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FMG Law Blog Line

Outsourced Labor? Temps? – New Statutory Liability for Companies Using Contract Workers

Posted on: December 5th, 2014

By: Sandra McIntyre

On January 1, 2015, California Labor Code section 2810.3 becomes operative.  It imposes civil liability on companies utilizing non-exempt workers provided by contractors to perform the regular and customary work of the company if the contractor fails to pay the worker’s wages or provide workers’ compensation coverage.  Legal responsibility for wages and workers’ compensation coverage is now shared regardless of whether the company had knowledge of the violations.  Moreover, the provisions of the statute cannot be waived and the worker is not required to first seek relief from the contractor.  However, the worker must give the company at least 30 days’ notice of the violations before filing a civil action against it.  The practical effect of this new statute is that a company is no longer able to deny liability for unpaid wages and/or the failure to provide workers’ compensation coverage by asserting it is not the employer of workers provided by a contractor.

Some businesses are exempt – the statute does not apply to: 1) a business with a workforce of less than 25 workers, including those provided by the contractor; 2) a business with five or fewer workers supplied by a contractor at any given time; or 3) the state or any political subdivision of the state, including any city, county, or special district.   Additionally, it does not apply to workers supplied by nonprofit, community-based organizations that provide services to workers, hiring halls, labor organizations or apprenticeship programs that operate pursuant to a collective bargaining agreement, or a motion picture payroll service company.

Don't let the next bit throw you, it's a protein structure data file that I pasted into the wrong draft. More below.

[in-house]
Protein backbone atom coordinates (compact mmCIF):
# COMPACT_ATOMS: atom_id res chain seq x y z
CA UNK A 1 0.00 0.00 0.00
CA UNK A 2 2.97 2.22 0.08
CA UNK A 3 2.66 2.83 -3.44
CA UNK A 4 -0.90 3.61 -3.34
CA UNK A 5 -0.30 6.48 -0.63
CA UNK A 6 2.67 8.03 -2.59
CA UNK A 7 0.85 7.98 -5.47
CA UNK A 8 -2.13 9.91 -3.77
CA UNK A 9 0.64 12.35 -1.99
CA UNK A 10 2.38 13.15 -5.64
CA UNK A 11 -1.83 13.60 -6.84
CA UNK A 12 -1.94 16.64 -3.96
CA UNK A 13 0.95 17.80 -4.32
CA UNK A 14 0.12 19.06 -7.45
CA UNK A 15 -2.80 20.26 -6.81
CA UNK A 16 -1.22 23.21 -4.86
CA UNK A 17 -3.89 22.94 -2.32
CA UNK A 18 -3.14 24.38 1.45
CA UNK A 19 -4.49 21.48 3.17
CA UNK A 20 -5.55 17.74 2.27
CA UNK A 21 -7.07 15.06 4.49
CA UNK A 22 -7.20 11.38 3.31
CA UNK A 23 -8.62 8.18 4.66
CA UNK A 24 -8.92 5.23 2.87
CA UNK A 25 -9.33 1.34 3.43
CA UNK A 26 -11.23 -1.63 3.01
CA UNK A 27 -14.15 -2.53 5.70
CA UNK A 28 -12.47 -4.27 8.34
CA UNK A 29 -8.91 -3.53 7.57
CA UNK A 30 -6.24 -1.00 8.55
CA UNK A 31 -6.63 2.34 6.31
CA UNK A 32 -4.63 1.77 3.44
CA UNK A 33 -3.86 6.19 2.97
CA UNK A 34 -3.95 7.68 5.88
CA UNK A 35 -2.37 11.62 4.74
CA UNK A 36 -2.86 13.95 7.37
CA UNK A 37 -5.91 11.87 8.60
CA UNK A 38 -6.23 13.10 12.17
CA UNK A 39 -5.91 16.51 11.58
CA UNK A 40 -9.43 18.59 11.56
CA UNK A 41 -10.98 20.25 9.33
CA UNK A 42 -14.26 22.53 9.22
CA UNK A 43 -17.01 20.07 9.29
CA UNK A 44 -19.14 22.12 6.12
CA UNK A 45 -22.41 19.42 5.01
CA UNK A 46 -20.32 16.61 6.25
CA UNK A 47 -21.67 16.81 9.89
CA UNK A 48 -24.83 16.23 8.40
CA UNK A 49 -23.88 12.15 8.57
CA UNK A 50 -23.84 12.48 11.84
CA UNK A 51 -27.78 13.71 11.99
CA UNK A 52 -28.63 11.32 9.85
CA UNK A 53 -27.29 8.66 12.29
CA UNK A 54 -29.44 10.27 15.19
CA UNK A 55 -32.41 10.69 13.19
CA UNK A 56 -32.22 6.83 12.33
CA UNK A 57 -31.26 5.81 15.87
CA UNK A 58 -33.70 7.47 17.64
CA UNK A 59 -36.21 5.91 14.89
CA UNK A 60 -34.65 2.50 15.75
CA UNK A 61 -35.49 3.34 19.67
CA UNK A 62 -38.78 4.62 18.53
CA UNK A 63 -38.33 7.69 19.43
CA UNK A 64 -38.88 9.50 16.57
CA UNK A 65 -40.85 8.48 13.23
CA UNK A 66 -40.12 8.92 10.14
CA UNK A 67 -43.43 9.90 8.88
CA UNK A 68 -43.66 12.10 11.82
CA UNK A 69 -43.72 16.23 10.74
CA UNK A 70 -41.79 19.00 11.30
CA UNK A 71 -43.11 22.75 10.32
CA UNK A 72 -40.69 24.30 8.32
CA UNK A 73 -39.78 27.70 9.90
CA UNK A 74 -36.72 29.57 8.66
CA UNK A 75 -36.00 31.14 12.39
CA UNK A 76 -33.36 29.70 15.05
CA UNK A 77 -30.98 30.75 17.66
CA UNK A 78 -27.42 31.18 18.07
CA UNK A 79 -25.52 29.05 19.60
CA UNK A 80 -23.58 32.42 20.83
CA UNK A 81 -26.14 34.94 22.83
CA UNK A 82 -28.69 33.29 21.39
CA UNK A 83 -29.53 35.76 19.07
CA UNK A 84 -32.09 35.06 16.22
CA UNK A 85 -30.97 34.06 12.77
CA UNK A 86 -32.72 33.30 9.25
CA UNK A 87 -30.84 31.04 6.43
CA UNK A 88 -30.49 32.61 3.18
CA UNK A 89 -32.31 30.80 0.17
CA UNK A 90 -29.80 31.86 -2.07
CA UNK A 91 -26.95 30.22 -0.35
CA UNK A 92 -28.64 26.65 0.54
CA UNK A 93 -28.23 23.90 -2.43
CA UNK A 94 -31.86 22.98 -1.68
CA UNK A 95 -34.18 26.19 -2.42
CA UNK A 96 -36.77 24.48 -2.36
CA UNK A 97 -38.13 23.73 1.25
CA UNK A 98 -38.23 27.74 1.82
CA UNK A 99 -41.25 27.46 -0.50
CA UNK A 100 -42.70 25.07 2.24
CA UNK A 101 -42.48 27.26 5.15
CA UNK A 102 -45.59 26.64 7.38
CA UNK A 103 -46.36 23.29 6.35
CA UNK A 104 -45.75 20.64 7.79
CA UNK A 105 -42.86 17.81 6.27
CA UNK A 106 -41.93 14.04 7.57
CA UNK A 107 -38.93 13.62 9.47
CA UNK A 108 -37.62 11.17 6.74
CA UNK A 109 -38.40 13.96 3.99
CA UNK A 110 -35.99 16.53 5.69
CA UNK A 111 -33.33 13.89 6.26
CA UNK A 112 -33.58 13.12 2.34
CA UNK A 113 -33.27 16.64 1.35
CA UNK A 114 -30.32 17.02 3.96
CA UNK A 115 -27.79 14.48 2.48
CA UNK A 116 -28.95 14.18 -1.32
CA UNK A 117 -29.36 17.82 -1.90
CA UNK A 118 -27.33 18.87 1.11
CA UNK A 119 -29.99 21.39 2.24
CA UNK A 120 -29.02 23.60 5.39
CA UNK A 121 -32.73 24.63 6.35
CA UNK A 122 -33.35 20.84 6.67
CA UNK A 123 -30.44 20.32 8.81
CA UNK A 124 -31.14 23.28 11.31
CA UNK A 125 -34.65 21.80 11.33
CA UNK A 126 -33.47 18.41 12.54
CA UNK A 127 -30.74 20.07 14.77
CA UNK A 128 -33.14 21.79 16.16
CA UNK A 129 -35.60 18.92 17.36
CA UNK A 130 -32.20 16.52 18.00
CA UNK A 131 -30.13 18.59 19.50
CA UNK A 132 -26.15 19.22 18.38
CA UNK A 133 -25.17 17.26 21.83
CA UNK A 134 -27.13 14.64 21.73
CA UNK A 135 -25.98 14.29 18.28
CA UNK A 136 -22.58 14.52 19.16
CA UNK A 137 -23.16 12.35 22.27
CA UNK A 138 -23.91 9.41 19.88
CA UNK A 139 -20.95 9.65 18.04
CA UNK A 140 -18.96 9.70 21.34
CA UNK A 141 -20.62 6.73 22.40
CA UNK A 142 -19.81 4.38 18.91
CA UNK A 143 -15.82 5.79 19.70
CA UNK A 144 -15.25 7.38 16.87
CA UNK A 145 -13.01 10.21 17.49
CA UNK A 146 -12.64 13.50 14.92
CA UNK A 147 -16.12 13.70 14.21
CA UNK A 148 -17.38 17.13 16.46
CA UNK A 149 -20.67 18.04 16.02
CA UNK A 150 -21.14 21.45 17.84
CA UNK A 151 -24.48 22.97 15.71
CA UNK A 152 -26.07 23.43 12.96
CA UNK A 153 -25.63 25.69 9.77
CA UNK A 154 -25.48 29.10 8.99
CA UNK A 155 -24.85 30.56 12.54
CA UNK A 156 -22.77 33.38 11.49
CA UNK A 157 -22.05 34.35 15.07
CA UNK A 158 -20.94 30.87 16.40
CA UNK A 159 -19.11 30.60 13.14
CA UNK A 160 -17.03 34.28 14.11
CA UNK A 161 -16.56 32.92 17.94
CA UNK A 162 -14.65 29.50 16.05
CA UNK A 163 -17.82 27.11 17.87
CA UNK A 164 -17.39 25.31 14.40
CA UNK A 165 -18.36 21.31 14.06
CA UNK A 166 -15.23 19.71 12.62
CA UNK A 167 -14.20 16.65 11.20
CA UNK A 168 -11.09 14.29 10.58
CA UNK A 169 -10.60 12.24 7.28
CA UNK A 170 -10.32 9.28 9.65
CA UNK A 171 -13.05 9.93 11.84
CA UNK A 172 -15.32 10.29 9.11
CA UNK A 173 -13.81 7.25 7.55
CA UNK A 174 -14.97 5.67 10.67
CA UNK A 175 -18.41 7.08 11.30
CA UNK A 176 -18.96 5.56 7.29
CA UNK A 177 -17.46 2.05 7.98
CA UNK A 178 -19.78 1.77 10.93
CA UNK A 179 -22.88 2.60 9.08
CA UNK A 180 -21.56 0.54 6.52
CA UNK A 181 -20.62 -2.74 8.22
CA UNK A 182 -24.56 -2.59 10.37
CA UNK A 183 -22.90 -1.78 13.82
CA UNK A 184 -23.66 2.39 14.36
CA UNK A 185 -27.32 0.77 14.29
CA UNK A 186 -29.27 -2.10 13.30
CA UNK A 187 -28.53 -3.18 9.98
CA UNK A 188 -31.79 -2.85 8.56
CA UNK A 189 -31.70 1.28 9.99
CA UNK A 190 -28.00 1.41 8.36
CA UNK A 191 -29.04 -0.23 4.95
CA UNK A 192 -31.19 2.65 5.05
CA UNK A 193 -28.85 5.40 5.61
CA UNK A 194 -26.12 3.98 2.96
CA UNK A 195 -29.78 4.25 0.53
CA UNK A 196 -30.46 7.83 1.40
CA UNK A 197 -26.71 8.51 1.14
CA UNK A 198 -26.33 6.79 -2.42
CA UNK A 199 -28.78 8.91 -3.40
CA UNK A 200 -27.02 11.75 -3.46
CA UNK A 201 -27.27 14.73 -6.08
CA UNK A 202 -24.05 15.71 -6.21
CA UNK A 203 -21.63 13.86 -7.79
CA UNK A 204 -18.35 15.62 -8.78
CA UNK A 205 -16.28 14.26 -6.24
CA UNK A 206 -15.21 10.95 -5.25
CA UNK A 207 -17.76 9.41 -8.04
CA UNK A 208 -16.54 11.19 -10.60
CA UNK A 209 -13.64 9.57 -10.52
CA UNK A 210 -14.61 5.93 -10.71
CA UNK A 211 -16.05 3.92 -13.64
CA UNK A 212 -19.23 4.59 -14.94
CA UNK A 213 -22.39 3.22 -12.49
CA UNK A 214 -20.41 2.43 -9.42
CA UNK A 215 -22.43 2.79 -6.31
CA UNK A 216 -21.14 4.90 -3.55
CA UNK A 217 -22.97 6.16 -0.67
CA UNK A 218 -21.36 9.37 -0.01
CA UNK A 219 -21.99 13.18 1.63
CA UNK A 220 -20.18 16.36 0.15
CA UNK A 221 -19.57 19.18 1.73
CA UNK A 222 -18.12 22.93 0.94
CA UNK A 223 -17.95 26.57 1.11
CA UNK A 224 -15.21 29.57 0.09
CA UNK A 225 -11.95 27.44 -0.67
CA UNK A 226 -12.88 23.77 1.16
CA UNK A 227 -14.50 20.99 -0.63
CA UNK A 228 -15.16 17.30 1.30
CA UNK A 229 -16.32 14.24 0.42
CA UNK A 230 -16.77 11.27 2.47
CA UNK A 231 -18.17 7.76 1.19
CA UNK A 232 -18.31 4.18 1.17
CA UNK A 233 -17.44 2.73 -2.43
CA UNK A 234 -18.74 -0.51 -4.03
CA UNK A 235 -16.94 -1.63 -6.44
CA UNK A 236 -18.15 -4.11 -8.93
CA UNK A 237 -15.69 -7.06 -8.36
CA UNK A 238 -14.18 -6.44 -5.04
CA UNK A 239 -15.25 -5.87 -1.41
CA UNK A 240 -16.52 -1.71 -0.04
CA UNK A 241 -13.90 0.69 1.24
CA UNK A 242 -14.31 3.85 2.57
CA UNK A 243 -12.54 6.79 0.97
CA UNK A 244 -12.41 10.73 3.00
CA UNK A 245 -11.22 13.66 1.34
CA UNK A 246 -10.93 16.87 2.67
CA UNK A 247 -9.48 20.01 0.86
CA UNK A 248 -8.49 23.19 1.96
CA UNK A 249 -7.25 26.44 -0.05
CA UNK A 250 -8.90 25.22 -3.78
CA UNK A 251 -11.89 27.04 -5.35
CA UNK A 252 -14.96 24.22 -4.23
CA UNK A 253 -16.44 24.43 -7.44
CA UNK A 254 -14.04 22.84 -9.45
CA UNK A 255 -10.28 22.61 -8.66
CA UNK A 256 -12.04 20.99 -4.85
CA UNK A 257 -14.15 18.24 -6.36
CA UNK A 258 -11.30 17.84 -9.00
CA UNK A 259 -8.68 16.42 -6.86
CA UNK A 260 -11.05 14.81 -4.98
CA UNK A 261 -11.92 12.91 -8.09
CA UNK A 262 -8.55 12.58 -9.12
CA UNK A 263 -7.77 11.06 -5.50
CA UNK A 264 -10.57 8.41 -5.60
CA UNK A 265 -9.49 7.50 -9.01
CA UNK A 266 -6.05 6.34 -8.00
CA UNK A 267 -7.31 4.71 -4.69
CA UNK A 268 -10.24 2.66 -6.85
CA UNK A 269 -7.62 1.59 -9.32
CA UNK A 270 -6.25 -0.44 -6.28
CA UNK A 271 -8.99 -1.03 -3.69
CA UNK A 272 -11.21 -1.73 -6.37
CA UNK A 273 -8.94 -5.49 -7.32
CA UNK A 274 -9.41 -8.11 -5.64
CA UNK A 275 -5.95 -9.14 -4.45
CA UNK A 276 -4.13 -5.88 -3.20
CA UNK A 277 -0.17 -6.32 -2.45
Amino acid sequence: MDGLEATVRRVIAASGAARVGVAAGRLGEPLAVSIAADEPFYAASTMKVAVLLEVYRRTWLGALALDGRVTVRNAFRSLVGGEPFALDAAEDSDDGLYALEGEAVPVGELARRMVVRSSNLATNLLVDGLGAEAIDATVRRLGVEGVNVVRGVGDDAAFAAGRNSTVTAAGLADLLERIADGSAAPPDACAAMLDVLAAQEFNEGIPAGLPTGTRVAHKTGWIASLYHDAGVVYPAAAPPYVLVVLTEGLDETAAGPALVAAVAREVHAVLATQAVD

To address the new legislation, companies utilizing non-exempt contract workers should ensure their agreements specifically require the contractor to properly pay workers in accordance with California law and maintain valid workers’ compensation insurance coverage.  Those agreements should also require the contractor to defend and indemnify the company for any such failure.

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